The author utilized mystery and suspense to hold the readers’ attention. Through the psychoanalytic approach to analyzing the text, readers can catch the meaning of the text that lies in understanding Goodman Brown’s encounter with the woods. From the beginning to the end of the story, Hawthorne led the reader into asking the question, What do all of this witchcraft, mysticism, and the double-sided lifestyles of the characters actually mean? As a result, the character in the story was actually representing the author himself. Digging into the social background and cultural context would definitely help the reader better understand the story.
To attempt a study of Hawthorne’s short story Young Goodman Brown, it is necessary therefore to attempt a social and cultural contextualization of its setting and the complex issues involving the prevalent Puritan ethos in the contemporary world. It involves as well the extensive puritan understanding of morality, politics, and hypocrisy in the literary and cultural scene of New England, as depicted in Hawthorne’s short story, Young Goodman Brown, which is set against the 17th-century backdrop, anthologized in his collection Moses from an Old Manse. Hawthorne engaged in a discourse that deeply examined and criticized the blended ideas and ideologies of the Puritan ethos that shaped and dominated the texture of the 17th century New England life and morality. The 1692 Salem incident was not, for him, an isolated outburst religious fervor and destructive conservatism, but as a whole, indicative of the complex metaphors of good and evil that were being systematically propagated by Puritanism.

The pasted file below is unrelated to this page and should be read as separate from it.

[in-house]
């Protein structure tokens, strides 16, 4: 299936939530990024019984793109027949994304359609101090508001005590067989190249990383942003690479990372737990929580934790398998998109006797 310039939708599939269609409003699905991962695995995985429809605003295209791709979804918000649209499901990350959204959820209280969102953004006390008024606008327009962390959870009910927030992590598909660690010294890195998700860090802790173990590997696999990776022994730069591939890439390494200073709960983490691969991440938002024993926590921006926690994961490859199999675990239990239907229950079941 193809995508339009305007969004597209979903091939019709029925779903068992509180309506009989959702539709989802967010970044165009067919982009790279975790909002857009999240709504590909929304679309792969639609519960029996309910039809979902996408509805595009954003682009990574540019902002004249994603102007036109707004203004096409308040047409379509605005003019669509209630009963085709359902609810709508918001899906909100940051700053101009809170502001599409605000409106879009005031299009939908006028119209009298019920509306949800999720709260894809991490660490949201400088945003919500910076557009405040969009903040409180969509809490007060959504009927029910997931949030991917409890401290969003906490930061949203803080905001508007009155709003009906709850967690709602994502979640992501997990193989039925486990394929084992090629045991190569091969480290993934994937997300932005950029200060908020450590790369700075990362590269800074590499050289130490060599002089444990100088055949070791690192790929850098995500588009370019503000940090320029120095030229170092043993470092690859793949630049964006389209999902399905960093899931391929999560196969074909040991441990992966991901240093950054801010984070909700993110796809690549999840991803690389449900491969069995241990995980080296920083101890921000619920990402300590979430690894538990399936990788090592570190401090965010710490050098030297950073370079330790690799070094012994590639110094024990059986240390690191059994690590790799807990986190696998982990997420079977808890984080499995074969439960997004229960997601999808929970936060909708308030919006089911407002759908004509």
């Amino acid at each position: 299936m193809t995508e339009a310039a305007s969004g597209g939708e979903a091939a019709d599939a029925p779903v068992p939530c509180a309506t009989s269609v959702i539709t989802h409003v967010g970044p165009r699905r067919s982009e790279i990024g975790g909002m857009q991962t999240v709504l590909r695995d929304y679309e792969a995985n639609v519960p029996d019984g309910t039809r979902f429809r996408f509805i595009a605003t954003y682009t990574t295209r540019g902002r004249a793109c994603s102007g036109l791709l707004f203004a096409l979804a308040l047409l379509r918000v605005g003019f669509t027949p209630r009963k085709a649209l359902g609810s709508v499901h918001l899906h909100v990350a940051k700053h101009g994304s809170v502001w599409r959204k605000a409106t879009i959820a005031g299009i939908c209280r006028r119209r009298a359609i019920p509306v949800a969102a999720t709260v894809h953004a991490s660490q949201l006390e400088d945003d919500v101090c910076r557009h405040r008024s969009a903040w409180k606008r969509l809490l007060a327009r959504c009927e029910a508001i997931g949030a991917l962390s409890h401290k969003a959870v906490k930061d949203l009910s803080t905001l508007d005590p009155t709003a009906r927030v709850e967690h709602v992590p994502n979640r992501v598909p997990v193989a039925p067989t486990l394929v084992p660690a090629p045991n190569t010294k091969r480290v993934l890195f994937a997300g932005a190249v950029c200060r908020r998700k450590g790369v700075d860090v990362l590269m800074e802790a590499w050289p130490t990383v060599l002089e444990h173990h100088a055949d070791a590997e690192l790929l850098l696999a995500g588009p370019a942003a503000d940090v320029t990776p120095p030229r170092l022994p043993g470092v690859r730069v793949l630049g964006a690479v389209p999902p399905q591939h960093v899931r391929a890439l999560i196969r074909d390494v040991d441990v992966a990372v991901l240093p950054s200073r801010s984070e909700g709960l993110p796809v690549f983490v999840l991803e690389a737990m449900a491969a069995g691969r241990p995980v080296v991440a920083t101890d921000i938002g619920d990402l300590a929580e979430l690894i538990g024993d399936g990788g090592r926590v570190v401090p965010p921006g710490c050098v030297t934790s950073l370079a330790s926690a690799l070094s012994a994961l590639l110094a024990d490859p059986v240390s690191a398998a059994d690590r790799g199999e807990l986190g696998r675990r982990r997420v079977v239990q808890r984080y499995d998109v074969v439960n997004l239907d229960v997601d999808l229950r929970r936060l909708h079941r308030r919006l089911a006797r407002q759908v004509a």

The Puritan nationalism insisted on a new mode of narrative that proposed to include the secular perception of national identity within a historical frame that was, nevertheless, bound by strict and unbending laws of religion.